Interface: FastEthernet0/0
Session status: DOWN
Peer: 172.16.10.1 port 500 fvrf: (none) ivrf: (none)
Desc: (none)
Phase1_id: (none)
IPSEC FLOW: deny ip 0.0.0.0/0.0.0.0 0.0.0.0/0.0.0.0
Active SAs: 0, origin: crypto map
Inbound:  #pkts dec'ed 0 drop 0 life (KB/Sec) 0/0
Outbound: #pkts enc'ed 0 drop 0 life (KB/Sec) 0/0

Interface: FastEthernet0/0
Uptime: 00:50:30
Session status: UP-ACTIVE
Peer: 172.16.10.1 port 4500 fvrf: (none) ivrf: (none)
Phase1_id: 172.16.10.1
Desc: (none)
IKE SA: local 192.168.4.2/4500 remote 172.16.10.1/4500 Active
Capabilities:N connid:1001 lifetime:00:09:29
IPSEC FLOW: permit 47 host 172.16.20.3 host 172.16.10.1
Active SAs: 2, origin: crypto map
Inbound:  #pkts dec'ed 1869 drop 0 life (KB/Sec) 4522175/569
Outbound: #pkts enc'ed 1866 drop 7 life (KB/Sec) 4522178/569

RRight#

If we go to the NATRouter, and have a look at the NAT translations, we will see the IPSEC NAT-T translation there:

NATRouter#sh ip nat translations
Pro Inside global      Inside local       Outside local      Outside global
udp 172.16.20.3:4500   192.168.4.2:4500   172.16.10.1:4500   172.16.10.1:4500
NATRouter#

Additionaly, to make some use of the site-to-site configuration we have, we are running EIGRP over it for the two local networks, and we can see the EIGRP neighbors and routes on both sides:

RLeft:

RLeft#show ip eigrp neighbors
IP-EIGRP neighbors for process 100
H   Address                 Interface       Hold Uptime   SRTT   RTO  Q  Seq
(sec)         (ms)       Cnt Num
0   192.168.3.2             Tu1               13 00:52:58  156  5000  0  3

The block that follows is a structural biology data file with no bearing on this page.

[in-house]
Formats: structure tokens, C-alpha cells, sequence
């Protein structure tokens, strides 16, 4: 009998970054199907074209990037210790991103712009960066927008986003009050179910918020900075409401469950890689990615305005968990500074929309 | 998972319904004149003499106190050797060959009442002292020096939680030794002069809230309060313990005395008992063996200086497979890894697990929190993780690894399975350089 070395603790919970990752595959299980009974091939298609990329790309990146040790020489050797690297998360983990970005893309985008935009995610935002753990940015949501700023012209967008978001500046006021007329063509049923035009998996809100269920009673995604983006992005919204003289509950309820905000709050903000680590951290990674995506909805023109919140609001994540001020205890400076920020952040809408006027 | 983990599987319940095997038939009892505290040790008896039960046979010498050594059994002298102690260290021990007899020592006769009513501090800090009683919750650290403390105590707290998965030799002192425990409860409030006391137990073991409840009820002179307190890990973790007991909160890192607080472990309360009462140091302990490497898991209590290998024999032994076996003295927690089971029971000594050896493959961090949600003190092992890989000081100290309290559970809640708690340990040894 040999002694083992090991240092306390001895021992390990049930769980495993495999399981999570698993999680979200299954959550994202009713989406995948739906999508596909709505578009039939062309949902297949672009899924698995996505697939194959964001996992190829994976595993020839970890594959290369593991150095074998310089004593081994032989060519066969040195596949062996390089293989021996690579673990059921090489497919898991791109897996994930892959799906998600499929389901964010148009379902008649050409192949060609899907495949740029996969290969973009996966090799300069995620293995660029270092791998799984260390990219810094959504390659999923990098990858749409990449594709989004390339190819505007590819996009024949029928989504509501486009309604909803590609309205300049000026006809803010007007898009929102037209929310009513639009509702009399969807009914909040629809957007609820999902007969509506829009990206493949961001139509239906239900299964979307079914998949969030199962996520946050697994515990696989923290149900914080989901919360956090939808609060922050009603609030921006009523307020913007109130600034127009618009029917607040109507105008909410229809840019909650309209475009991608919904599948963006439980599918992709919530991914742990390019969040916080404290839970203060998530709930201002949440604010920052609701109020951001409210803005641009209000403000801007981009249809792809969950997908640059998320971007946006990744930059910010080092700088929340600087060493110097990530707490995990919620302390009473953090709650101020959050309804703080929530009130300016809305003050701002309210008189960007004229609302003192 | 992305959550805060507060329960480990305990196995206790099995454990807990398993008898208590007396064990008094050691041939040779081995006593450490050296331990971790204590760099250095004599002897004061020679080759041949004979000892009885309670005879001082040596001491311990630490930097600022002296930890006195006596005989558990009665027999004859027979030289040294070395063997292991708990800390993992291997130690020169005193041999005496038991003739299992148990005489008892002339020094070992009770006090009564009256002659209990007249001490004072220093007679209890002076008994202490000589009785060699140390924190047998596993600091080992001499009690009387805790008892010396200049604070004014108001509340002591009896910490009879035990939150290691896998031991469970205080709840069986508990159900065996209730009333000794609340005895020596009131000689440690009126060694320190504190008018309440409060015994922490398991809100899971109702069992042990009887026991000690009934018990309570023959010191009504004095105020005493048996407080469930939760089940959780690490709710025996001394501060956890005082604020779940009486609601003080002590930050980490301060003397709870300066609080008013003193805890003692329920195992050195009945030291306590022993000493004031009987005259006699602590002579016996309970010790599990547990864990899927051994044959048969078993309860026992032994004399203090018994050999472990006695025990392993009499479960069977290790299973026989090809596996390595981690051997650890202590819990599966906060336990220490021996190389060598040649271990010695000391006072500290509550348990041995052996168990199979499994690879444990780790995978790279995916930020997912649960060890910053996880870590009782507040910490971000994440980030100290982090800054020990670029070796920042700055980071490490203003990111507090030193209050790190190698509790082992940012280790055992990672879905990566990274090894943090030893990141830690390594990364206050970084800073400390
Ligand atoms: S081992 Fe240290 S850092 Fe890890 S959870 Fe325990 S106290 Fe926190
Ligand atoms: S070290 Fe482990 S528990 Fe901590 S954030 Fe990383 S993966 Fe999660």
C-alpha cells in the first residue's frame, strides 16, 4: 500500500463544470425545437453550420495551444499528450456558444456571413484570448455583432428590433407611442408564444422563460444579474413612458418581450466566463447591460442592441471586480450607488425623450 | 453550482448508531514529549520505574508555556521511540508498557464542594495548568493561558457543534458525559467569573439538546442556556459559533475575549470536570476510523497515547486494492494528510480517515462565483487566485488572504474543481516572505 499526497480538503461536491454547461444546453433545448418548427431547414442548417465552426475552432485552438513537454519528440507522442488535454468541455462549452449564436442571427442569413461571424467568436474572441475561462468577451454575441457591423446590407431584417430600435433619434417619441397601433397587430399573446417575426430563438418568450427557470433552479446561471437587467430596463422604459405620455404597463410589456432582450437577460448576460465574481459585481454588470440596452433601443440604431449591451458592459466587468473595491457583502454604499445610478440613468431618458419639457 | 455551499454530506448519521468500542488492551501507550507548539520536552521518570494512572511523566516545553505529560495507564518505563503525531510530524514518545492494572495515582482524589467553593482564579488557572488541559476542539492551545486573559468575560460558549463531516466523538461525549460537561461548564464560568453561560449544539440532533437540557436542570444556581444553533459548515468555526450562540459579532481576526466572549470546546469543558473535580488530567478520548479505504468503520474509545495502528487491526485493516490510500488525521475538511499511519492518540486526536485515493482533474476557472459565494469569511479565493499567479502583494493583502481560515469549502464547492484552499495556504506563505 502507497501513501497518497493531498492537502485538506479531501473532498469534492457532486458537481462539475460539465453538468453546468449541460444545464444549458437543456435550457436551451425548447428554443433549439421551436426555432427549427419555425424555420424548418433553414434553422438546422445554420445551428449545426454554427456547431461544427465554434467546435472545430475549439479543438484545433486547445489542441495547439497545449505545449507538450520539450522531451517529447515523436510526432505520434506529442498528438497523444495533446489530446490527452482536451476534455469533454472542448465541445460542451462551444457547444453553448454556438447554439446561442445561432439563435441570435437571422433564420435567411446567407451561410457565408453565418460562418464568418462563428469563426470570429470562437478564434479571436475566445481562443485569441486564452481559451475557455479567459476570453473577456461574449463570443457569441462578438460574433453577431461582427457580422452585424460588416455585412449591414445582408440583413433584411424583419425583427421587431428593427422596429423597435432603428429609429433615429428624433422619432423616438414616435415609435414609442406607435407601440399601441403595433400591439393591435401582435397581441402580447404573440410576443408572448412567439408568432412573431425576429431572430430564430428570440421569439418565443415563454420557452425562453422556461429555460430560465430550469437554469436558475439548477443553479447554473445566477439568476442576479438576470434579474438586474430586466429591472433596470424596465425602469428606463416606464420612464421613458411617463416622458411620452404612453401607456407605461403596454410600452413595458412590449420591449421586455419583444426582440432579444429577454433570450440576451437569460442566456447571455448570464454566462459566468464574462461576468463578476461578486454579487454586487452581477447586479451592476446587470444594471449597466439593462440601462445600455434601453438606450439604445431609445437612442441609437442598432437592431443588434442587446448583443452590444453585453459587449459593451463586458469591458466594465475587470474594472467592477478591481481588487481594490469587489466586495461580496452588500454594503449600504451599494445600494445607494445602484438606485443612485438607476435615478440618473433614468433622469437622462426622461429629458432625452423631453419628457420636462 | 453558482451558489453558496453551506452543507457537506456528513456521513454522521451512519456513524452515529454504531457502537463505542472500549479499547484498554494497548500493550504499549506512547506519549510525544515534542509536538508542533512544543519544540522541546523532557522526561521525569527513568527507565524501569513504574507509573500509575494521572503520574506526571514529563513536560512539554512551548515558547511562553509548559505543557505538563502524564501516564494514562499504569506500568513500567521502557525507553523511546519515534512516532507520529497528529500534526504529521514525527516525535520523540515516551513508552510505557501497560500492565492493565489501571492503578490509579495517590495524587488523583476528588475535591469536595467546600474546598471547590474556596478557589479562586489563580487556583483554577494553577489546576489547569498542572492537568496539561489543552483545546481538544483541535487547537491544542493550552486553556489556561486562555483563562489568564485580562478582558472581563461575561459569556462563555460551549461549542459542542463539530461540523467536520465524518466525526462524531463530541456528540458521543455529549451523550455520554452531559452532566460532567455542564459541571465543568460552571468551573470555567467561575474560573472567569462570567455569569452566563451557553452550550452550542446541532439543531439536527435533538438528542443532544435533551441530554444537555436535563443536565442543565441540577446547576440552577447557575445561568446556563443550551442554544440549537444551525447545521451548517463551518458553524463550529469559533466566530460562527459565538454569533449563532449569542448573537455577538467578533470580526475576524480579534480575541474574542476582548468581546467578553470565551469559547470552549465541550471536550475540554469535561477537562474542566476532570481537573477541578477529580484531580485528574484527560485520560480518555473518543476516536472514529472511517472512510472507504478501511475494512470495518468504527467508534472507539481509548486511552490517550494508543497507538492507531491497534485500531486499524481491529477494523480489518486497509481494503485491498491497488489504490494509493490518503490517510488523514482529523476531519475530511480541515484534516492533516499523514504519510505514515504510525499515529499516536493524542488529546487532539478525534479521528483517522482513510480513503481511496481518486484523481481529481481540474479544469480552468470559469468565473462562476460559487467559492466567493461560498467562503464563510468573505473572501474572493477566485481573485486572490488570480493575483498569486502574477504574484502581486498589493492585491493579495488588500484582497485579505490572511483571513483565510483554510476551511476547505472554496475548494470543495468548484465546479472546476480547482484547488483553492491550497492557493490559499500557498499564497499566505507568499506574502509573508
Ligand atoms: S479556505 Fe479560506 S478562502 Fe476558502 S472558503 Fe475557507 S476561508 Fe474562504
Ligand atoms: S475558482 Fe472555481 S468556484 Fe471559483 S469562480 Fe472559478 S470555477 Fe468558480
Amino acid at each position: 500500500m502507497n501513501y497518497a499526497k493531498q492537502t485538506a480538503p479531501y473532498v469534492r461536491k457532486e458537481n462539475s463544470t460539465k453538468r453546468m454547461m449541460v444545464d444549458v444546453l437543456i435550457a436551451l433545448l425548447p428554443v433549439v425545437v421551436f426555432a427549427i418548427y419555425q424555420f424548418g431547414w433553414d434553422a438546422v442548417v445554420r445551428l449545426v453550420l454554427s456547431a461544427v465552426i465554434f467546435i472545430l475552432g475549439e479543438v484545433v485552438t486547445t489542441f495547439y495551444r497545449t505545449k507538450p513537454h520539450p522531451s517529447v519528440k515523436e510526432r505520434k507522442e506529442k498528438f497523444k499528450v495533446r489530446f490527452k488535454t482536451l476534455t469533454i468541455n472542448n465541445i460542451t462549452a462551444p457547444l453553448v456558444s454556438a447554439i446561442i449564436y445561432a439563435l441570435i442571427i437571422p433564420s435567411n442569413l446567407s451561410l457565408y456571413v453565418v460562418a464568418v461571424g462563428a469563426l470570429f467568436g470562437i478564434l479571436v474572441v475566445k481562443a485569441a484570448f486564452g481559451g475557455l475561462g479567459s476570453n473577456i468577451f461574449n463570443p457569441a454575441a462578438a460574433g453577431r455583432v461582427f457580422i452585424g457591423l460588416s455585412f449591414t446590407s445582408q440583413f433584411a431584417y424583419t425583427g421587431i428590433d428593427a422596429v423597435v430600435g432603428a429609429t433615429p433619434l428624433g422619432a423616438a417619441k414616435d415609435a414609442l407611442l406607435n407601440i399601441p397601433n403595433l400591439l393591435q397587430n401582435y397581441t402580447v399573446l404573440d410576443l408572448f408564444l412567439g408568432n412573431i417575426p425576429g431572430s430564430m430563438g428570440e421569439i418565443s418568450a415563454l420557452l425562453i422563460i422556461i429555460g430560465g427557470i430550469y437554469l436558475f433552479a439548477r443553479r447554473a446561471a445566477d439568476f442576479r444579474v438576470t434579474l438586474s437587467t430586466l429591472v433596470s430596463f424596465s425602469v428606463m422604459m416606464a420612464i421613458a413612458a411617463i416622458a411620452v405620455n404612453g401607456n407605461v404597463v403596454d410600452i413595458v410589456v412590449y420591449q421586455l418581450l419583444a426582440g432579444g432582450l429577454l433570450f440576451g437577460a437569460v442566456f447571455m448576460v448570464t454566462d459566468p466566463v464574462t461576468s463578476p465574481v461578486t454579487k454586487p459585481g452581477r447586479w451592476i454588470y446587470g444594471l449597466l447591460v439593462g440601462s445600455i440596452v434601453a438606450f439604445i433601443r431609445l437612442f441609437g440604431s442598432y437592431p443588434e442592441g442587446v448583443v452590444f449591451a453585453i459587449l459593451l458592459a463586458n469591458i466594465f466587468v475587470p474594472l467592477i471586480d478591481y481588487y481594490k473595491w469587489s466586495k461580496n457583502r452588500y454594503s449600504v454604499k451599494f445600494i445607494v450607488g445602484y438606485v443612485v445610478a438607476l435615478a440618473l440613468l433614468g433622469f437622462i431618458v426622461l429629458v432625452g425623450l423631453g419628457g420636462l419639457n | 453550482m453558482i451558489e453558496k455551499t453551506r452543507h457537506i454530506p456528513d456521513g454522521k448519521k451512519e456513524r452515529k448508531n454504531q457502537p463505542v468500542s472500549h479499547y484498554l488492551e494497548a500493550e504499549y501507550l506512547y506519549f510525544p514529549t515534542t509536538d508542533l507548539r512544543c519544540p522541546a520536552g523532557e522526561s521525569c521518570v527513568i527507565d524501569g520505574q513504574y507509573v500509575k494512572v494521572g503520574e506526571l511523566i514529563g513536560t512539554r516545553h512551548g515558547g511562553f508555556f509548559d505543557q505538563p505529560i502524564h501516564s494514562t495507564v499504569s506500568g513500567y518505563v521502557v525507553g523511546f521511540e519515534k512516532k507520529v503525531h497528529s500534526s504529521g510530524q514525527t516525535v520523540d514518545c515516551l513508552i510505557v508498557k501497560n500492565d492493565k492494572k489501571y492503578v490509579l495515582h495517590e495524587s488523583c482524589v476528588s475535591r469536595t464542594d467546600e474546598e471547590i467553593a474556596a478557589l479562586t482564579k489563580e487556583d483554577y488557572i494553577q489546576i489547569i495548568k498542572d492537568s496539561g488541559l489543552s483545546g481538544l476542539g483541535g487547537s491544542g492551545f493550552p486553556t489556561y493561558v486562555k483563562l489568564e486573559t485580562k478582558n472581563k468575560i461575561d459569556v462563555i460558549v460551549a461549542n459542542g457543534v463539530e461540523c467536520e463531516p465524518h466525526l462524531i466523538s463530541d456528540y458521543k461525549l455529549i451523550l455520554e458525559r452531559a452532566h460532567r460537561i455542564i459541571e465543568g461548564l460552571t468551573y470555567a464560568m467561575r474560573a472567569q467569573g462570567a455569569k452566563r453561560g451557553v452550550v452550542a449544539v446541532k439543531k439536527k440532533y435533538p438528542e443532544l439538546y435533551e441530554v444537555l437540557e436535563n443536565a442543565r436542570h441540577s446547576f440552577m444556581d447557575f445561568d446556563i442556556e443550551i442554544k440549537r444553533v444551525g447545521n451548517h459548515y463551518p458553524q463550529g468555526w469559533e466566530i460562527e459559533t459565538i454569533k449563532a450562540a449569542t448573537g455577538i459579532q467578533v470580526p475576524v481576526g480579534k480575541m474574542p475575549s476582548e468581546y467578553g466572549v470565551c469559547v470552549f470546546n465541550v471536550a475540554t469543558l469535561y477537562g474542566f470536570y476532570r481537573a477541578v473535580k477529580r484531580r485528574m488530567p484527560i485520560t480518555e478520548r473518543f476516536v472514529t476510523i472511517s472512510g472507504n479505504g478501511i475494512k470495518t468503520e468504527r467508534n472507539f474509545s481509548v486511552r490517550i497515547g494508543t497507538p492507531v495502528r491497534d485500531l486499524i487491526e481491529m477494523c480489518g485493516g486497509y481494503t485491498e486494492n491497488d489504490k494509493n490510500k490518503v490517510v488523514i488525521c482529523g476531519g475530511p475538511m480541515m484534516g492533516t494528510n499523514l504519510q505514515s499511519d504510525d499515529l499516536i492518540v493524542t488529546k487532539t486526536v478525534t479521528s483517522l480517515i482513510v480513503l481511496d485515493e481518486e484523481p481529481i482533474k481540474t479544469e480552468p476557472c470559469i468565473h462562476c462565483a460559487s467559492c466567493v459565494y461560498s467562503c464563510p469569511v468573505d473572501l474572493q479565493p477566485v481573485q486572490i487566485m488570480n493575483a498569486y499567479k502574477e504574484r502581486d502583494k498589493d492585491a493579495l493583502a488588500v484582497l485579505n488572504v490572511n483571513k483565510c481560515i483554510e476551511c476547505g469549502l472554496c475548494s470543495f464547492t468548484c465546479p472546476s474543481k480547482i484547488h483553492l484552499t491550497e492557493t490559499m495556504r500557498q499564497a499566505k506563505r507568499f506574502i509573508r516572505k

RLeft#show ip route eigrp
D    192.168.2.0/24 [90/297372416] via 192.168.3.2, 00:53:08, Tunnel1
RLeft#

RRight:

RRight#show ip eigrp neighbors
IP-EIGRP neighbors for process 100
H   Address                 Interface       Hold Uptime   SRTT   RTO  Q  Seq
(sec)         (ms)       Cnt Num
0   192.168.3.1             Tu1               14 00:52:42  185  5000  0  3
RRight#show ip route eigrp
D    192.168.1.0/24 [90/297372416] via 192.168.3.1, 00:52:45, Tunnel1
RRight#

And, we can ping across the tunnel as well:

RLeft#ping 192.168.2.1 sou 192.168.1.1

Type escape sequence to abort.
Sending 5, 100-byte ICMP Echos to 192.168.2.1, timeout is 2 seconds:
Packet sent with a source address of 192.168.1.1
!!!!!
Success rate is 100 percent (5/5), round-trip min/avg/max = 116/157/204 ms
RLeft#

RRight#ping 192.168.1.1 sou 192.168.2.1

Type escape sequence to abort.
Sending 5, 100-byte ICMP Echos to 192.168.1.1, timeout is 2 seconds:
Packet sent with a source address of 192.168.2.1
!!!!!
Success rate is 100 percent (5/5), round-trip min/avg/max = 132/157/204 ms
RRight#

Complete configurations

Links to the complete configurations of the routers in this lab:

| RLeft | ICRouter | NATRouter | RRight |

2 thoughts on “Terminating a GRE/IPSEC tunnel behind NAT

  1. had this problem for a few days now, but as soon as you mentioned loopback interfaces with the NAT address it all feel into place…

  2. Why configure the RRight’s tunnel source address the NAT address?If configure it to the interface FastEthernet0/0 address,so u need not to bring up a loopback on RRight holding this NAT IP address.